Woods et al[34] considered their strategy for the purification of mammalian GSCs from the postnatal ovary to be a validated and reliable method. The protocol using an antibody against the extracellular epitope of the Ddx4 protein exposed on the surface of the plasma membrane of GSCs was also confirmed to isolate these cells from oocytes, which possess only cytoplasmic Ddx4. To respond to Oatley et al[31] about their doubts about the validity of the stem cell properties of the ovarian GSCs, Woods et al[34] explained that the GSCs expressed the same markers as primitive germ cells before and after culture, as described in their publication[7]. In cultures lacking somatic granulosa cells, GSCs-derived oocytes can exit meiotic arrest and complete both meiotic divisions; thereafter, they exhibit a haploid status, similar to spontaneous oocyte activation in vivo when the regulation by somatic granulosa cells is disrupted by ovulation[36]. With the support of data obtained from several groups[29,30] Woods et al[34] claimed that GSCs have the capacity to differentiate into fully mature eggs that can be fertilized to generate normal and viable embryos and offspring in response to the criticisms expressed by Oatley and Hunt.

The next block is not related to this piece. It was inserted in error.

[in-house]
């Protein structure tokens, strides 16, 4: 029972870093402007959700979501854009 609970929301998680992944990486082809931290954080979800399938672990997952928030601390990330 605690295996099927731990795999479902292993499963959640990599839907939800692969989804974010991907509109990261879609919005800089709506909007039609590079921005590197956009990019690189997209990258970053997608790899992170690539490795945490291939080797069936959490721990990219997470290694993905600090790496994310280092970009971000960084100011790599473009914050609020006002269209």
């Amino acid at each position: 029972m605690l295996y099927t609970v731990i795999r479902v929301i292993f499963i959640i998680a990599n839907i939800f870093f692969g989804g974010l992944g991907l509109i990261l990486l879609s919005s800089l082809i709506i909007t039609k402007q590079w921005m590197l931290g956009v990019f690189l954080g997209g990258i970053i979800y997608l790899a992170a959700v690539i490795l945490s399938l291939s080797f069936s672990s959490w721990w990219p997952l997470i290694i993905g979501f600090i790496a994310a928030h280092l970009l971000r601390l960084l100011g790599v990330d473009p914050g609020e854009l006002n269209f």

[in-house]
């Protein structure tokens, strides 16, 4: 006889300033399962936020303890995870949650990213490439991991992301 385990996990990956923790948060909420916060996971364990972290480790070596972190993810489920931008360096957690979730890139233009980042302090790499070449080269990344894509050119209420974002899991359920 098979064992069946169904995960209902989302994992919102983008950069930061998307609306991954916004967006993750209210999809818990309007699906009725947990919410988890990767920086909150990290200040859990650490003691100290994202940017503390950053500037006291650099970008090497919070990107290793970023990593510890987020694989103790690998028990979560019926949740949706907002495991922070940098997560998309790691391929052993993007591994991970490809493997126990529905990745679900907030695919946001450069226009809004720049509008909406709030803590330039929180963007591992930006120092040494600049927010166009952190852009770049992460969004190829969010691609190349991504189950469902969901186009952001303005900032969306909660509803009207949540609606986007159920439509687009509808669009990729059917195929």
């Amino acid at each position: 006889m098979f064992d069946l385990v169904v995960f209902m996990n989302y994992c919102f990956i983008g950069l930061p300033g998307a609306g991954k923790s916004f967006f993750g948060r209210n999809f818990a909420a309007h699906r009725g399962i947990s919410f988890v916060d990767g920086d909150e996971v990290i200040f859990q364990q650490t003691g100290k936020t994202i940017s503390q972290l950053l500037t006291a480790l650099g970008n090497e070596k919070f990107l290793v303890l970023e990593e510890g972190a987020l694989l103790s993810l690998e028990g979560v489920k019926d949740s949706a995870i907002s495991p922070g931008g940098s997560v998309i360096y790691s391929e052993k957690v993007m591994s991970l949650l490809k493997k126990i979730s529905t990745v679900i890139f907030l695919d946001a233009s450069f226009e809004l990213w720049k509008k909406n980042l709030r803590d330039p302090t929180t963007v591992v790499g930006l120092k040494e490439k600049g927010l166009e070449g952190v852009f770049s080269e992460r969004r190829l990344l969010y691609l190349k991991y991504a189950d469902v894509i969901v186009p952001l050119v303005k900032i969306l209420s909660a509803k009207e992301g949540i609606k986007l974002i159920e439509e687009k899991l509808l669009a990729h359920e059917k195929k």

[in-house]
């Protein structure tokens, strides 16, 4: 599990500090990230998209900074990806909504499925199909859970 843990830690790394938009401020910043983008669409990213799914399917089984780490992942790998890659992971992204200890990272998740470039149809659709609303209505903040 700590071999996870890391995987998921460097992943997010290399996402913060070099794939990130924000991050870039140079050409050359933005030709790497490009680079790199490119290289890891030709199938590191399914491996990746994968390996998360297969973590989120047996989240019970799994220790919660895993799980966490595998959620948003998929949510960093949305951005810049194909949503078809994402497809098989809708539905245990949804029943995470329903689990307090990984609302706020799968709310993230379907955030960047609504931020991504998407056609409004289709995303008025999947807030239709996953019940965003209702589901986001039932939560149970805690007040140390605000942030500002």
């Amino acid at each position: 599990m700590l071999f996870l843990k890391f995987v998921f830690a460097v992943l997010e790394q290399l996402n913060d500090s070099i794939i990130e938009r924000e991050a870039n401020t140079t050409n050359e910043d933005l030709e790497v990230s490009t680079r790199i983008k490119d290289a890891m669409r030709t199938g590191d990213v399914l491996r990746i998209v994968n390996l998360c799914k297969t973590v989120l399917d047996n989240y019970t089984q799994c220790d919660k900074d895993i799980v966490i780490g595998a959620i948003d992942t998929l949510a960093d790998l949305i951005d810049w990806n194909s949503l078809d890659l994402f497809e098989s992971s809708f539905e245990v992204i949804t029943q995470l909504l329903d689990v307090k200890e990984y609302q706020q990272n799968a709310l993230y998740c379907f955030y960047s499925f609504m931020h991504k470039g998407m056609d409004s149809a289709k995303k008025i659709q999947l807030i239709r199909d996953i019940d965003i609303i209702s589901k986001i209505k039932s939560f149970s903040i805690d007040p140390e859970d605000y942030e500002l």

In the second part of their article, Woods et al[34] also questioned the results reported by Zhang et al[32]. They affirmed that the transgenic mouse model used by Zhang et al[32] possessed a permanent genetic alteration in cells that have activated the Ddx4 gene promotor region. They stated that the fluorescent recombinant reporter gene would be expressed even if the endogenous Ddx4 gene is not active anymore. Zhang et al[32] did not isolate GSCs from the ovaries of their recombinant mice using the methods reported by other groups because they refuted the existence of a Ddx4 protein exposed on the extracellular surface of the plasma membrane. In experiments involving the transplantation of dissociated fetal ovarian cells into wild-type adult mice, Zhang et al[32] did not separate the fractions of purified germ line progenitors (primordial germ cells) and fetal follicular somatic cell progenitors to observe neofolliculogenesis in the adult ovary. A fetal somatic cell population or a fetal germ population transplanted separately could stimulate the adult ovary to recruit its own germ cell or somatic cell progenitors to sustain new follicle formation. Morphologic and genetic profiles of the RFP-positive postnatal ovarian observed in cultures were also questioned. The size of the Ddx4-expressing cells was significantly larger than that of the GSCs (5-8 mm in diameter). The method of selecting recombinant cells from mouse ovaries was discussed because Zhang et al[32] recovered the cells by the filtration of crude extracts of mice ovary with a size cutoff of 40 μm. Small immature oocytes present in postnatal mouse ovaries would not have been retained in the filter. The Ddx4-expressing cells observed in this study should have been considered as oocytes rather than putative GSCs, explaining their incapacity to proliferate in cultures. Identification of the Ddx4-expressing cells needed to be addressed by polymerase chain reaction (PCR)-based analysis of the gene expression patterns of GSCs and oocytes, which would have certainly given positive results for oocyte-specific genes.